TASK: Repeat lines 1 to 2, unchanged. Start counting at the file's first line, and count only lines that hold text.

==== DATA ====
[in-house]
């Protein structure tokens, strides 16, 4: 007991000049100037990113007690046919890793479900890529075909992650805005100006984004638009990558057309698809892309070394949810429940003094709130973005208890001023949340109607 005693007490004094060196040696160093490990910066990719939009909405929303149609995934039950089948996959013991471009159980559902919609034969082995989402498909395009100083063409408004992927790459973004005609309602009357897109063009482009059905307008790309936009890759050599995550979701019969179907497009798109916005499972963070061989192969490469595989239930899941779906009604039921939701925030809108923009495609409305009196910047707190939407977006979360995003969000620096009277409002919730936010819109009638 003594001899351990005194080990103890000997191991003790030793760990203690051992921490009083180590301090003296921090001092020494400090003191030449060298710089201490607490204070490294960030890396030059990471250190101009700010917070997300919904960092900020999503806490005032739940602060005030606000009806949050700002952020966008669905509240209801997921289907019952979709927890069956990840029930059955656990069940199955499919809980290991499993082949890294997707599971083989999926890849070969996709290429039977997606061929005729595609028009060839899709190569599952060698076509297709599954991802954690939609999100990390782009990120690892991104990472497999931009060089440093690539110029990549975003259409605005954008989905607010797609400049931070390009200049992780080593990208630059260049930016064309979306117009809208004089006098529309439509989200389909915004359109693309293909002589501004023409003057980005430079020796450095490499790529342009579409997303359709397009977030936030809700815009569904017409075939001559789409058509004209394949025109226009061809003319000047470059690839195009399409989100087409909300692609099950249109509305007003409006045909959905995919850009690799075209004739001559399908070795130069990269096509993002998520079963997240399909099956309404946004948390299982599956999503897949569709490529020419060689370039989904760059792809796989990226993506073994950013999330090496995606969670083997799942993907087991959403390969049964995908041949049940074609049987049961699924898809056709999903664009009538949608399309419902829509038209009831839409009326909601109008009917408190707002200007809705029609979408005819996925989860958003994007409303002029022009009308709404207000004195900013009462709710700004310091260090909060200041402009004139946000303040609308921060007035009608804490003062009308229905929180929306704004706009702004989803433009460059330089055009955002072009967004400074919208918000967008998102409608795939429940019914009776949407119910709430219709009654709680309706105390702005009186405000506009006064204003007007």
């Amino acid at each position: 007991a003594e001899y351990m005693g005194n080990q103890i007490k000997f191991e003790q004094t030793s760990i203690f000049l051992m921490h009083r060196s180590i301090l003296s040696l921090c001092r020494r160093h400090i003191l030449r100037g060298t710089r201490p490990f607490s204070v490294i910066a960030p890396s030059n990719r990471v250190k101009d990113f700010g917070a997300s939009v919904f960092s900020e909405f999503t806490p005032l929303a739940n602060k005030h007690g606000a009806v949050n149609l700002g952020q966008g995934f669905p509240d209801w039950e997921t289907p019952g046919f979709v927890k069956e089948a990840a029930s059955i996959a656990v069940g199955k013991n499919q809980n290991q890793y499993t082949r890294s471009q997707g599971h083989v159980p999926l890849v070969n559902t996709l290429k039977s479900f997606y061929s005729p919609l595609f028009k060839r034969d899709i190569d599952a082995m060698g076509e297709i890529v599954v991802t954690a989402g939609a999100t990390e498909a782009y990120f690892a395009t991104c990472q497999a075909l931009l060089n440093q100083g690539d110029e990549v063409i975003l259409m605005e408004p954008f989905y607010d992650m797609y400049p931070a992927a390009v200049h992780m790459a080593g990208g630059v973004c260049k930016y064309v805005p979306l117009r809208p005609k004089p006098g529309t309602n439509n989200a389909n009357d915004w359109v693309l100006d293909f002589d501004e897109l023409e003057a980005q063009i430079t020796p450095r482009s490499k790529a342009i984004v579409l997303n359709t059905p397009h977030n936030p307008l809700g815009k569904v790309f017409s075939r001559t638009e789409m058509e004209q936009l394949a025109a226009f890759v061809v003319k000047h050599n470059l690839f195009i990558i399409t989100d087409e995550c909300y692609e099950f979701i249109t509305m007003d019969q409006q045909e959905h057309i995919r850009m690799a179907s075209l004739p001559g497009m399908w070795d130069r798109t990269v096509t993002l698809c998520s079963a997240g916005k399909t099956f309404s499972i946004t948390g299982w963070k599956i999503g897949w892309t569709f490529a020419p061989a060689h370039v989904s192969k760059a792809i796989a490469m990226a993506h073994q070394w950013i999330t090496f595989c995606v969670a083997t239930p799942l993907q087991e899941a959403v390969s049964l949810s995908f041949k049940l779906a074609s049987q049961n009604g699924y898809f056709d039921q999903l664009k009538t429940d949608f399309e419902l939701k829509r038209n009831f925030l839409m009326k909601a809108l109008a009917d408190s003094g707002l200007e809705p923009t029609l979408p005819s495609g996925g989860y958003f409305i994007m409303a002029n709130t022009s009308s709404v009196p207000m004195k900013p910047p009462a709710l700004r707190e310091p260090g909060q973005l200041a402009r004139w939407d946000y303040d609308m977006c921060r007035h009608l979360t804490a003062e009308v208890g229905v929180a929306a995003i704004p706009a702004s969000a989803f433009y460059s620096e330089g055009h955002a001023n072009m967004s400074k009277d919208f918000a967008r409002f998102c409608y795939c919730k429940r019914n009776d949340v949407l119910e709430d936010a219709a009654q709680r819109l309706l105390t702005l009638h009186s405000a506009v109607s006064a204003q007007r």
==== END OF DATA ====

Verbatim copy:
[in-house]
């Protein structure tokens, strides 16, 4: 007991000049100037990113007690046919890793479900890529075909992650805005100006984004638009990558057309698809892309070394949810429940003094709130973005208890001023949340109607 005693007490004094060196040696160093490990910066990719939009909405929303149609995934039950089948996959013991471009159980559902919609034969082995989402498909395009100083063409408004992927790459973004005609309602009357897109063009482009059905307008790309936009890759050599995550979701019969179907497009798109916005499972963070061989192969490469595989239930899941779906009604039921939701925030809108923009495609409305009196910047707190939407977006979360995003969000620096009277409002919730936010819109009638 003594001899351990005194080990103890000997191991003790030793760990203690051992921490009083180590301090003296921090001092020494400090003191030449060298710089201490607490204070490294960030890396030059990471250190101009700010917070997300919904960092900020999503806490005032739940602060005030606000009806949050700002952020966008669905509240209801997921289907019952979709927890069956990840029930059955656990069940199955499919809980290991499993082949890294997707599971083989999926890849070969996709290429039977997606061929005729595609028009060839899709190569599952060698076509297709599954991802954690939609999100990390782009990120690892991104990472497999931009060089440093690539110029990549975003259409605005954008989905607010797609400049931070390009200049992780080593990208630059260049930016064309979306117009809208004089006098529309439509989200389909915004359109693309293909002589501004023409003057980005430079020796450095490499790529342009579409997303359709397009977030936030809700815009569904017409075939001559789409058509004209394949025109226009061809003319000047470059690839195009399409989100087409909300692609099950249109509305007003409006045909959905995919850009690799075209004739001559399908070795130069990269096509993002998520079963997240399909099956309404946004948390299982599956999503897949569709490529020419060689370039989904760059792809796989990226993506073994950013999330090496995606969670083997799942993907087991959403390969049964995908041949049940074609049987049961699924898809056709999903664009009538949608399309419902829509038209009831839409009326909601109008009917408190707002200007809705029609979408005819996925989860958003994007409303002029022009009308709404207000004195900013009462709710700004310091260090909060200041402009004139946000303040609308921060007035009608804490003062009308229905929180929306704004706009702004989803433009460059330089055009955002072009967004400074919208918000967008998102409608795939429940019914009776949407119910709430219709009654709680309706105390702005009186405000506009006064204003007007």